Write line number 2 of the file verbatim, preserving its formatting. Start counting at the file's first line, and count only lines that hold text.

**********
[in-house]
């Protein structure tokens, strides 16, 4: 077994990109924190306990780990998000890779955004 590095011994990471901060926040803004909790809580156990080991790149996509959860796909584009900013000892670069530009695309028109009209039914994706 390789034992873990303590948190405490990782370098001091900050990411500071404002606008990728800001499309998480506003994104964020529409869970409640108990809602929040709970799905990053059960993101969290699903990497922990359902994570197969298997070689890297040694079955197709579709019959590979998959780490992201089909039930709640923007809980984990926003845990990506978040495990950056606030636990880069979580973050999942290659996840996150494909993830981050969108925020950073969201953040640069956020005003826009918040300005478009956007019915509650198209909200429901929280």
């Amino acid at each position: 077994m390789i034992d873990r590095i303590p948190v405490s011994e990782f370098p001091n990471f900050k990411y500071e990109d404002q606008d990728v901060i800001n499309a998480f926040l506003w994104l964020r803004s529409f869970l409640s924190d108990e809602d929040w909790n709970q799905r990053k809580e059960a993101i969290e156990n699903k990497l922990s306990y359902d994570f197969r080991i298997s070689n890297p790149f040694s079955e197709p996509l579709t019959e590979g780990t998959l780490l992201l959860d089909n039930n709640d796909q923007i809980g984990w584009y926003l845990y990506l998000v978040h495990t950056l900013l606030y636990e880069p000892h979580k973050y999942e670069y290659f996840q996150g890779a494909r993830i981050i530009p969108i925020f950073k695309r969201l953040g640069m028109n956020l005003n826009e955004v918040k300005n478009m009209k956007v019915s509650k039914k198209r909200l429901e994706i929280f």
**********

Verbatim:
């Protein structure tokens, strides 16, 4: 077994990109924190306990780990998000890779955004 590095011994990471901060926040803004909790809580156990080991790149996509959860796909584009900013000892670069530009695309028109009209039914994706 390789034992873990303590948190405490990782370098001091900050990411500071404002606008990728800001499309998480506003994104964020529409869970409640108990809602929040709970799905990053059960993101969290699903990497922990359902994570197969298997070689890297040694079955197709579709019959590979998959780490992201089909039930709640923007809980984990926003845990990506978040495990950056606030636990880069979580973050999942290659996840996150494909993830981050969108925020950073969201953040640069956020005003826009918040300005478009956007019915509650198209909200429901929280």